Acquisition of Rewley House

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Extramural education should be 'part of the normal and necessary work of a University.' 1

'Establishment of a Centre or House'

Between 1919 and 1922 the 'Asquith Commission' (a Royal Commission on Oxford and Cambridge) was formed to examine, among other things, the ever-changing landscape of adult education.

Among the findings of the Commission were two pivotal recommendations:

  • the establishment of university 'extramural departments' and
  • the inclusion of mature students within the walls of the universities.

In support of these two recommendations, the Commission also advocated 'the establishment of a Centre or House for Extra-Mural Students, in as central a position as possible... consisting of the necessary offices and of accommodation for the existing libraries, and for students wishing to read or write there.' 2

In 1924, Oxford established its extramural department - the 'Delegacy for Extra-Mural Studies' (signalling a shift in intent as well as title from the older 'Delegacy for the Extension of Teaching Beyond the Limits of the University'); and in 1927 the University purchased Rewley House on Wellington Square to be the physical base for continuing education.

Rewley House: an ideal base for continuing education

Dr Lawrence Goldman describes Rewley House thus: 
'Built in 1873 as a convent school, St Anne's Rewley, it had been used as a furniture warehouse since 1903. The building provided space for a library, common room, and two lecture halls in addition to offices.' 3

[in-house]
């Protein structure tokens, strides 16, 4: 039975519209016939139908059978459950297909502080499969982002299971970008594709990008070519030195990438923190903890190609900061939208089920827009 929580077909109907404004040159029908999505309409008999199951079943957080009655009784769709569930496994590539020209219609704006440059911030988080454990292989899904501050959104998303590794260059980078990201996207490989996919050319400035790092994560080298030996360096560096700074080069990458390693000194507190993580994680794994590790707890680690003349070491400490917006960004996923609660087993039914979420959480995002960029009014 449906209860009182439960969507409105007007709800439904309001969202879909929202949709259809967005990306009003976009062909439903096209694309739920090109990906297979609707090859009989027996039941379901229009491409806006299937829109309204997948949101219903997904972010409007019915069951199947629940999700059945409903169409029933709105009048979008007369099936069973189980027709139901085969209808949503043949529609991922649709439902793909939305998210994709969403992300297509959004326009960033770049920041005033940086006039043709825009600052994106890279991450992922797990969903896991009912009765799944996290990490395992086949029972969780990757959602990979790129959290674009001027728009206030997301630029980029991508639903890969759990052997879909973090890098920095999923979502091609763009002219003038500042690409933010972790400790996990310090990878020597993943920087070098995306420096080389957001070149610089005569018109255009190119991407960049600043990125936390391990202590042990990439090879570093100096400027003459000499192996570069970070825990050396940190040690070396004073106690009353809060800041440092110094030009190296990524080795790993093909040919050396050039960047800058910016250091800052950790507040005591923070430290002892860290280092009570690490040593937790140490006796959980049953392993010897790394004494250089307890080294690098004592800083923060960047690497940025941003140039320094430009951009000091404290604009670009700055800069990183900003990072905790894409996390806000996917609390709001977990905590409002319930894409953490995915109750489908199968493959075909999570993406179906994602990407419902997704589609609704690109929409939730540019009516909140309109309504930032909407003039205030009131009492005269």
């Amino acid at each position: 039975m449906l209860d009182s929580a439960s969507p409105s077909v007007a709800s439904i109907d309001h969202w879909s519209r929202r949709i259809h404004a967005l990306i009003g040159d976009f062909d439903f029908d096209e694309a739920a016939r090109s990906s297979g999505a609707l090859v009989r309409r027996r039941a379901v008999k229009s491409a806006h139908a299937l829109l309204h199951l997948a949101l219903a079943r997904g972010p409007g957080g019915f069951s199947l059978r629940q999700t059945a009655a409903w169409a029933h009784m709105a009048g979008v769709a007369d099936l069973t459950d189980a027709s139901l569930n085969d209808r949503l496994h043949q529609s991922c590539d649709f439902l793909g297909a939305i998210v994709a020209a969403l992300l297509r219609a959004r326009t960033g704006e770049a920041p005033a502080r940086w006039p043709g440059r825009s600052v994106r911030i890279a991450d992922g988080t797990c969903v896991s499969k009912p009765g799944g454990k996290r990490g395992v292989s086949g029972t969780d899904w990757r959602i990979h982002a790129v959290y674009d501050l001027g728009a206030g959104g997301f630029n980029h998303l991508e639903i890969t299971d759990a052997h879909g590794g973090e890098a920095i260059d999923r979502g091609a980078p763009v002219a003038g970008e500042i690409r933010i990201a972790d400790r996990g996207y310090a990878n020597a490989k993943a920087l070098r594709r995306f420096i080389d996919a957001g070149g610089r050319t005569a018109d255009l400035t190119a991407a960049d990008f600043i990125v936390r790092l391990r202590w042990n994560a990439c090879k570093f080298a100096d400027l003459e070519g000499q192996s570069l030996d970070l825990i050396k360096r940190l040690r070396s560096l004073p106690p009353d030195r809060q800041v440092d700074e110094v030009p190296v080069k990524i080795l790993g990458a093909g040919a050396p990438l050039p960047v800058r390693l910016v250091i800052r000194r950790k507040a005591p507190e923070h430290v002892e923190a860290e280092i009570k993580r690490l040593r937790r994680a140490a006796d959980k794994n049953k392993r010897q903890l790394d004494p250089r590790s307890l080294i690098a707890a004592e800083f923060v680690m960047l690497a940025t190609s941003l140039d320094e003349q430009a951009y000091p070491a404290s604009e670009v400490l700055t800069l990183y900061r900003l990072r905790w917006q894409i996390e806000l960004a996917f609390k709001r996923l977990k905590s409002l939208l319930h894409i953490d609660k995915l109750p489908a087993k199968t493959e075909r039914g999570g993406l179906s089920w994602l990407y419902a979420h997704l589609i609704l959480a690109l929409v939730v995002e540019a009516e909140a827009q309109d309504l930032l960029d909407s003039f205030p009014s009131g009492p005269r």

'It also provided a name with long academic associations: Rewley Abbey, to the west of the city, had been founded in 1280 by Edmund, second Earl of Cornwall, as a 'studium' where Cistercian monks could live while studying in the University. And Wellington Square, laid out in the 1820s, was a fitting location: the boarding houses and small hotels that lined it had been used to accommodate students at Summer Meetings and Summer Schools, and were host to the distinct community of WEA students when they came to Oxford in the first years of the century.' 4

Next: read how efforts in adult education further evolved to keep pace with changing times in a post-war Britain.

Footnotes:

  1. British Ministry of Reconstruction Adult Education Committee, 'Final Report of the Adult Education Committee', 1919.
  2. Royal Commission on Oxford and Cambridge Universities, Report, p 239
  3. 'Rewley House', Rewley House Papers, 1 (1927)
  4. Lawrence Goldman, 'Dons and Workers', 1995, p 212

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The text in these 'History of the Department' pages is to be found in the book 'Dons and Workers: Oxford and Adult Education Since 1850', by Dr Lawrence Goldman, Fellow and Tutor in Modern History at St Peter's College, Oxford, and a former member of the Department for Continuing Education.